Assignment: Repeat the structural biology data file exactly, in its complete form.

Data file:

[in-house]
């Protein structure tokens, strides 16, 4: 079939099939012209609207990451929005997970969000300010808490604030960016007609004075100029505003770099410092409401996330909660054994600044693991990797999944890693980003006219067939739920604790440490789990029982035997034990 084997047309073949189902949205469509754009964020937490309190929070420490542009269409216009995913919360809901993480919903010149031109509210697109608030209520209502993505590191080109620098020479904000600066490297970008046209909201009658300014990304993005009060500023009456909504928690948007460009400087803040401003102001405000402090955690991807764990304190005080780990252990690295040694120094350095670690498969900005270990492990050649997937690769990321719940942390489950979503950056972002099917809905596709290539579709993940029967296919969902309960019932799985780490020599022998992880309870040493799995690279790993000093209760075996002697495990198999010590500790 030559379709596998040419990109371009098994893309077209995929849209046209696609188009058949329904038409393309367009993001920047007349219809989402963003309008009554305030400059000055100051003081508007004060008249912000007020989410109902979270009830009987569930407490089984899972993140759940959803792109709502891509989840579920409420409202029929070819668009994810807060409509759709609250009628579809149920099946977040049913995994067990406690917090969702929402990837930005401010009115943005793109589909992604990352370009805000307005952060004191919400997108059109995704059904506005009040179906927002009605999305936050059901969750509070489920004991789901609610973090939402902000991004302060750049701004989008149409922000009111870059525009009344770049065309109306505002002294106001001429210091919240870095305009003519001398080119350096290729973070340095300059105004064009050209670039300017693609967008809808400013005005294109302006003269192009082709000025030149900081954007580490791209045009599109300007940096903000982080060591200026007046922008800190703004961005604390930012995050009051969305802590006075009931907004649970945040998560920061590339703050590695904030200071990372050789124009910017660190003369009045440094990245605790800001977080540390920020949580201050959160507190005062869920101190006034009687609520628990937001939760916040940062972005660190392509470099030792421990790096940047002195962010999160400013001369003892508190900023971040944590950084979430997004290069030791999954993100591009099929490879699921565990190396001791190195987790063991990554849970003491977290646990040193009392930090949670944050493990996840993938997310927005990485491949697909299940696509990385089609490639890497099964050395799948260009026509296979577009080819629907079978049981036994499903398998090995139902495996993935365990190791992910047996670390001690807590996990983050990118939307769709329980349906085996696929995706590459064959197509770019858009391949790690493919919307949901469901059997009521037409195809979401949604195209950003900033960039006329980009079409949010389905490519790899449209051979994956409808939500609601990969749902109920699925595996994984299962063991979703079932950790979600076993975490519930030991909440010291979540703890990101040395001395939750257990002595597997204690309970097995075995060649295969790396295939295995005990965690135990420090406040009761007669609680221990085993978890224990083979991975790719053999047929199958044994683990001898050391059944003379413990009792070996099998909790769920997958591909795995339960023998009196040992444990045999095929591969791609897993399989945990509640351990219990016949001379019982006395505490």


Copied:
[in-house]
């Protein structure tokens, strides 16, 4: 079939099939012209609207990451929005997970969000300010808490604030960016007609004075100029505003770099410092409401996330909660054994600044693991990797999944890693980003006219067939739920604790440490789990029982035997034990 084997047309073949189902949205469509754009964020937490309190929070420490542009269409216009995913919360809901993480919903010149031109509210697109608030209520209502993505590191080109620098020479904000600066490297970008046209909201009658300014990304993005009060500023009456909504928690948007460009400087803040401003102001405000402090955690991807764990304190005080780990252990690295040694120094350095670690498969900005270990492990050649997937690769990321719940942390489950979503950056972002099917809905596709290539579709993940029967296919969902309960019932799985780490020599022998992880309870040493799995690279790993000093209760075996002697495990198999010590500790 030559379709596998040419990109371009098994893309077209995929849209046209696609188009058949329904038409393309367009993001920047007349219809989402963003309008009554305030400059000055100051003081508007004060008249912000007020989410109902979270009830009987569930407490089984899972993140759940959803792109709502891509989840579920409420409202029929070819668009994810807060409509759709609250009628579809149920099946977040049913995994067990406690917090969702929402990837930005401010009115943005793109589909992604990352370009805000307005952060004191919400997108059109995704059904506005009040179906927002009605999305936050059901969750509070489920004991789901609610973090939402902000991004302060750049701004989008149409922000009111870059525009009344770049065309109306505002002294106001001429210091919240870095305009003519001398080119350096290729973070340095300059105004064009050209670039300017693609967008809808400013005005294109302006003269192009082709000025030149900081954007580490791209045009599109300007940096903000982080060591200026007046922008800190703004961005604390930012995050009051969305802590006075009931907004649970945040998560920061590339703050590695904030200071990372050789124009910017660190003369009045440094990245605790800001977080540390920020949580201050959160507190005062869920101190006034009687609520628990937001939760916040940062972005660190392509470099030792421990790096940047002195962010999160400013001369003892508190900023971040944590950084979430997004290069030791999954993100591009099929490879699921565990190396001791190195987790063991990554849970003491977290646990040193009392930090949670944050493990996840993938997310927005990485491949697909299940696509990385089609490639890497099964050395799948260009026509296979577009080819629907079978049981036994499903398998090995139902495996993935365990190791992910047996670390001690807590996990983050990118939307769709329980349906085996696929995706590459064959197509770019858009391949790690493919919307949901469901059997009521037409195809979401949604195209950003900033960039006329980009079409949010389905490519790899449209051979994956409808939500609601990969749902109920699925595996994984299962063991979703079932950790979600076993975490519930030991909440010291979540703890990101040395001395939750257990002595597997204690309970097995075995060649295969790396295939295995005990965690135990420090406040009761007669609680221990085993978890224990083979991975790719053999047929199958044994683990001898050391059944003379413990009792070996099998909790769920997958591909795995339960023998009196040992444990045999095929591969791609897993399989945990509640351990219990016949001379019982006395505490």